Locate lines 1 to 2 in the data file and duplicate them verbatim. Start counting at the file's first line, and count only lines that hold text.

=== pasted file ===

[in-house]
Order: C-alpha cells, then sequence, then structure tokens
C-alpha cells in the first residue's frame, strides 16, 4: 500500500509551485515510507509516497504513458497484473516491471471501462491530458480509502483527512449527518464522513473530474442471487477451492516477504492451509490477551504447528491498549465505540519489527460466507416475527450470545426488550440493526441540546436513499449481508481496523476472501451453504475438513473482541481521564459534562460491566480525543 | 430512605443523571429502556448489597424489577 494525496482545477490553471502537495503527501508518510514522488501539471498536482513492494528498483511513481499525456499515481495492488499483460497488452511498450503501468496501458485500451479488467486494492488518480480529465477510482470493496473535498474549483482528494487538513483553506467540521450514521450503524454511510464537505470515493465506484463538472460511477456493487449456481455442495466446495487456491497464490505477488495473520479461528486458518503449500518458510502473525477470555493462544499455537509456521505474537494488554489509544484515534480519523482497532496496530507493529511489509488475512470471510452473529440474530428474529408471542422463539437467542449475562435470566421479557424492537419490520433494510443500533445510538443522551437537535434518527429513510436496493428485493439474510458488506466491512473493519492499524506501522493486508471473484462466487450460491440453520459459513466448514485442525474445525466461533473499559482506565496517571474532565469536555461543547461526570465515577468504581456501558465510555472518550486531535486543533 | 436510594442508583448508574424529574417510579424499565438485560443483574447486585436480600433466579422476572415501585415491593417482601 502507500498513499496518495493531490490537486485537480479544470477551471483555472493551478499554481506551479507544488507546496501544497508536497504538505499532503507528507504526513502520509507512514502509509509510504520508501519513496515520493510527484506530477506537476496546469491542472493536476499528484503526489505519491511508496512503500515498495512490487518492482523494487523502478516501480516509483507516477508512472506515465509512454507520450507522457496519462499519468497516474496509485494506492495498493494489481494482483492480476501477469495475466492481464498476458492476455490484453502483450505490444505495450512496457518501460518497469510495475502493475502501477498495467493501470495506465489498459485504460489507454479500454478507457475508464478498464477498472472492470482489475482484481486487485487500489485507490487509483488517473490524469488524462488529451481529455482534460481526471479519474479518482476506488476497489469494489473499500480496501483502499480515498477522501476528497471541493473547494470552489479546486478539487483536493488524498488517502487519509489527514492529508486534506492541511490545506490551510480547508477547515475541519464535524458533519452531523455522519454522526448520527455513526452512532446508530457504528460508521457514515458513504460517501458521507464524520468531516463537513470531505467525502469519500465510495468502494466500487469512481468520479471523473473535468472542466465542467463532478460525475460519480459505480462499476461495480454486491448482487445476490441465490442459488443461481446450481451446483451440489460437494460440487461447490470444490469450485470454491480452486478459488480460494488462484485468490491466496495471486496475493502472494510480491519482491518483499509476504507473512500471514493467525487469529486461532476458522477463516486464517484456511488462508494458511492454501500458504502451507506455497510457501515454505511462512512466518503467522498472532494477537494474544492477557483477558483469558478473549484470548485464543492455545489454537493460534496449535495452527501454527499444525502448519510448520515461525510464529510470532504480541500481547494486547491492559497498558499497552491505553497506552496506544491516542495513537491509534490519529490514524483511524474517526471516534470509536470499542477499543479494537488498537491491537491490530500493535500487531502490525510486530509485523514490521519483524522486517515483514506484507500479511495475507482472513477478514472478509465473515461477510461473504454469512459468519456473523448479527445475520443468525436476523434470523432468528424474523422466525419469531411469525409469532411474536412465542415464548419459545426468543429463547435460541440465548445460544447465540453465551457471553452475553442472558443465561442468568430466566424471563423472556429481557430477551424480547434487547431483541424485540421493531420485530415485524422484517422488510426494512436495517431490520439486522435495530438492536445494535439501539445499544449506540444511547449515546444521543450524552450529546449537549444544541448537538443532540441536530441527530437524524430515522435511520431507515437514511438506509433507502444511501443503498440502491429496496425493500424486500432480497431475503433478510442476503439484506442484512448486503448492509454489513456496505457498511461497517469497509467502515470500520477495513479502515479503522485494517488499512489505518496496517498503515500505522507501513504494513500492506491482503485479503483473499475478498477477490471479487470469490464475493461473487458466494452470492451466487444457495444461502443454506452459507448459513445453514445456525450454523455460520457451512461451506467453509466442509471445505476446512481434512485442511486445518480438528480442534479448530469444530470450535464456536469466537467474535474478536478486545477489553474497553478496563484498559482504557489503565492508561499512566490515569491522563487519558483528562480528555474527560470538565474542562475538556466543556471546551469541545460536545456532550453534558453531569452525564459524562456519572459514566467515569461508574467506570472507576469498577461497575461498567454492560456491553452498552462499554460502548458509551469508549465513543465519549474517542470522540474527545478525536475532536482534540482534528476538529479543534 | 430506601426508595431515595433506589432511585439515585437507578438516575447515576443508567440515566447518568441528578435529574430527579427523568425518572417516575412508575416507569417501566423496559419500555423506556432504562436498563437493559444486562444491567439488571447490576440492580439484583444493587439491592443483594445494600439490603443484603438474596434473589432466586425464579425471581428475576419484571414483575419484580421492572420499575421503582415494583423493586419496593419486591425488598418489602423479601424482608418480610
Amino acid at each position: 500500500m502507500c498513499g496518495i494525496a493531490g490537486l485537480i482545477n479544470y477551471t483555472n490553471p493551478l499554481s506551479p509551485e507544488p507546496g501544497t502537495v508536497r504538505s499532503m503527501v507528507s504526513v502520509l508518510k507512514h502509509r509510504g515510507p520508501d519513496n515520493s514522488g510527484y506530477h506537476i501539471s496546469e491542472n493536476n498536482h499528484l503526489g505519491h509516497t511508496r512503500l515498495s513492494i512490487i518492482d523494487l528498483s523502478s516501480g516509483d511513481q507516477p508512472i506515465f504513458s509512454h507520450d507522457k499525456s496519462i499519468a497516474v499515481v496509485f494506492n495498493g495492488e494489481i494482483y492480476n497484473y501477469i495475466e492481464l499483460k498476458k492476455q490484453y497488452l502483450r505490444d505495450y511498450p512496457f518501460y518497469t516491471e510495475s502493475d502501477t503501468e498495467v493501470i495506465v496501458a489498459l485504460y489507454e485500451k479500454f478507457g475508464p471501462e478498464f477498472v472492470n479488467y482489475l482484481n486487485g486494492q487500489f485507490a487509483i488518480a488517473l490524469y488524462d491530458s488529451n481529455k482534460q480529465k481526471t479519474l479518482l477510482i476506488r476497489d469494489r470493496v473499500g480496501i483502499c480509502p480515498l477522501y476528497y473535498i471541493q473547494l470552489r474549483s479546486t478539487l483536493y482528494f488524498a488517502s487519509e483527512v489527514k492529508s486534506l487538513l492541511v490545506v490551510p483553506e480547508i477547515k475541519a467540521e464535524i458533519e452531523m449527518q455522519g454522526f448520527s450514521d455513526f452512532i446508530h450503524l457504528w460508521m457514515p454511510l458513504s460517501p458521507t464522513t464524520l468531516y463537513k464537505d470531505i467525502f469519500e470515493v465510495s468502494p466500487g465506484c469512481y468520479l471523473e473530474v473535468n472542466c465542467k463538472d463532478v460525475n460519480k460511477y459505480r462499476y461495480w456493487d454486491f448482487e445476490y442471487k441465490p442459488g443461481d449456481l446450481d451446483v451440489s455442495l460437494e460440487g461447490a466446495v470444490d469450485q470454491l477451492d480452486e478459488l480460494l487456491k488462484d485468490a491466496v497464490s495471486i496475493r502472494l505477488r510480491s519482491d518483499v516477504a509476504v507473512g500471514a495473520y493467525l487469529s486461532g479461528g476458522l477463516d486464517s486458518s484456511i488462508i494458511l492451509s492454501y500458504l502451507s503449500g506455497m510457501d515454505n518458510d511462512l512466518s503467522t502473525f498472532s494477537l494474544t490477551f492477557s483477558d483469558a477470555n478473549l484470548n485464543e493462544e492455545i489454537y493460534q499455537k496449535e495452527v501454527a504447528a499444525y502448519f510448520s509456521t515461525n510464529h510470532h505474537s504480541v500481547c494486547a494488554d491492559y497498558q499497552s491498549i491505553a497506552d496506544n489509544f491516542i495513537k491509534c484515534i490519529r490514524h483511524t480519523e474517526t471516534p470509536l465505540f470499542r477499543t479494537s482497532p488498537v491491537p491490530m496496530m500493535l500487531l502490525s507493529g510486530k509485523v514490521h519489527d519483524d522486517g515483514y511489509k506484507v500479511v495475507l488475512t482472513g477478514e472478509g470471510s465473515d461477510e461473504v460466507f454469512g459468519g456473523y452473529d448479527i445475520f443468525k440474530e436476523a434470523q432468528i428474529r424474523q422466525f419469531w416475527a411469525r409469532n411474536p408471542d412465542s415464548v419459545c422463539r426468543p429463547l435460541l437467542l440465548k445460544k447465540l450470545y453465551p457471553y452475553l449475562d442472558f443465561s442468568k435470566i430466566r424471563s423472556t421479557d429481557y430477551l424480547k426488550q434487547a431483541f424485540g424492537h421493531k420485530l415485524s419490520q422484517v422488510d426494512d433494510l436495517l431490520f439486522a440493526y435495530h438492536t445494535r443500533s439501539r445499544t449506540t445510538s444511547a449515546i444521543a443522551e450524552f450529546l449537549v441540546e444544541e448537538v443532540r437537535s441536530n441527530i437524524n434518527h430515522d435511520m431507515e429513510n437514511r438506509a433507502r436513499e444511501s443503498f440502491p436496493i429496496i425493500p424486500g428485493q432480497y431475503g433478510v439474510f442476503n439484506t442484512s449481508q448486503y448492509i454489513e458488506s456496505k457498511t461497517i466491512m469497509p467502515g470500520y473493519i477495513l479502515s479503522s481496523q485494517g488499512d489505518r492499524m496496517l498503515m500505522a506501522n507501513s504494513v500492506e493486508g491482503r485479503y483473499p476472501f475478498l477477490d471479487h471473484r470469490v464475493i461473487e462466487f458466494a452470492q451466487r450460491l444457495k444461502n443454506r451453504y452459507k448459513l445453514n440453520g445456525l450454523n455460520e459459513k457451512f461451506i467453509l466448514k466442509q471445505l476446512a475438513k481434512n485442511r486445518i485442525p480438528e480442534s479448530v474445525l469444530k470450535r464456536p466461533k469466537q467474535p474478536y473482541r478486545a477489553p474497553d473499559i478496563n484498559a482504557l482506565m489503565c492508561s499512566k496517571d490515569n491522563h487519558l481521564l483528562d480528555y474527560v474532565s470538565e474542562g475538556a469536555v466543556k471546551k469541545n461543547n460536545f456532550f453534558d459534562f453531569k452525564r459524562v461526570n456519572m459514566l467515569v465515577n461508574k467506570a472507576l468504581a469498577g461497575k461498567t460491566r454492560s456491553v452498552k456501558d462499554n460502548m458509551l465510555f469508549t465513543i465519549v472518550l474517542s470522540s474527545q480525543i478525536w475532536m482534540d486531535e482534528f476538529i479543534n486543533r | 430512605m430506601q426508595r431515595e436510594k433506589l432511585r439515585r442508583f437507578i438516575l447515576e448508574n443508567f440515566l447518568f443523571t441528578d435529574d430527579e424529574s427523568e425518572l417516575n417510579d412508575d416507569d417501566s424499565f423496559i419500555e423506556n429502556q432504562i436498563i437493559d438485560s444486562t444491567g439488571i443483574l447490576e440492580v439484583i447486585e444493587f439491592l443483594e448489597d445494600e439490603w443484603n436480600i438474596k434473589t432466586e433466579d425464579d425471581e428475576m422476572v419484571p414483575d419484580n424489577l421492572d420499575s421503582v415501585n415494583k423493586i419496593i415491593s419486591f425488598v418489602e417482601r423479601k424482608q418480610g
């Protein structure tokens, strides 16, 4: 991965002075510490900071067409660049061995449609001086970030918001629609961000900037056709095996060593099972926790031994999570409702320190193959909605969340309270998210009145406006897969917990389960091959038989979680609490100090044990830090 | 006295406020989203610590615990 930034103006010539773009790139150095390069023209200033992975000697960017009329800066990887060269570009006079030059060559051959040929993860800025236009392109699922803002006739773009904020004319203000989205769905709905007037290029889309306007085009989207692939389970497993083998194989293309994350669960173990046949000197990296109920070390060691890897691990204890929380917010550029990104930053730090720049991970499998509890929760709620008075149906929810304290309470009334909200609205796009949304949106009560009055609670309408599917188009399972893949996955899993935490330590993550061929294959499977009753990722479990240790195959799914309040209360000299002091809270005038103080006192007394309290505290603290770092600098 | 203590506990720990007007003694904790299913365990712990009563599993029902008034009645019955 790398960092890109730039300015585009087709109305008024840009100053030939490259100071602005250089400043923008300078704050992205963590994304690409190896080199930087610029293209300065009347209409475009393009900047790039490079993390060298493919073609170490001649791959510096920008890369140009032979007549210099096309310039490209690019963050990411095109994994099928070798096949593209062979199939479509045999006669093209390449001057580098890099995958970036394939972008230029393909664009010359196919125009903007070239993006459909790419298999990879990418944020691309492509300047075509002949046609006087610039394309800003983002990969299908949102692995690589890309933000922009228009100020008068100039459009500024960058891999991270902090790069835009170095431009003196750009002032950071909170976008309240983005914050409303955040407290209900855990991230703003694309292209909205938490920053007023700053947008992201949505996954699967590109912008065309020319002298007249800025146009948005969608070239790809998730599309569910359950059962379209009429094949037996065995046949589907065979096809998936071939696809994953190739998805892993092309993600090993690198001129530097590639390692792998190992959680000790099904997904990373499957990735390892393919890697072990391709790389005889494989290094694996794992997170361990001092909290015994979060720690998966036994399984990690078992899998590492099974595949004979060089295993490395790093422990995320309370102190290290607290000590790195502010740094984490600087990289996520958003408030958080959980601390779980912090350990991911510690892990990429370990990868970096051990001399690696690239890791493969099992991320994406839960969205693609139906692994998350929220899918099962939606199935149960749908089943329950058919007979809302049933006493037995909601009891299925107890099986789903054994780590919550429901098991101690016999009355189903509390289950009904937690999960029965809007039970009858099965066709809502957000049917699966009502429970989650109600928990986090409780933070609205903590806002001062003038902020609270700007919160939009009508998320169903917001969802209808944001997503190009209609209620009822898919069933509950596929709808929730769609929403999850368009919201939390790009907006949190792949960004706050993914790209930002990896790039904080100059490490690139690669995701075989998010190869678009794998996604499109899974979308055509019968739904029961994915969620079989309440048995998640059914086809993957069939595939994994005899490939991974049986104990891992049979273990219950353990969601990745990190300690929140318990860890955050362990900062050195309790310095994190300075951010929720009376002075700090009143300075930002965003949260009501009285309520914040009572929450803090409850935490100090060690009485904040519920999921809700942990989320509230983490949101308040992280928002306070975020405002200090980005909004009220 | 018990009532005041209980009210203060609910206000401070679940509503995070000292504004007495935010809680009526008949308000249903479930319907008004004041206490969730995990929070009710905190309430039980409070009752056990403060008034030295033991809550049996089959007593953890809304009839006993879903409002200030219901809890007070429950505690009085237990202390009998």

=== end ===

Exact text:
[in-house]
Order: C-alpha cells, then sequence, then structure tokens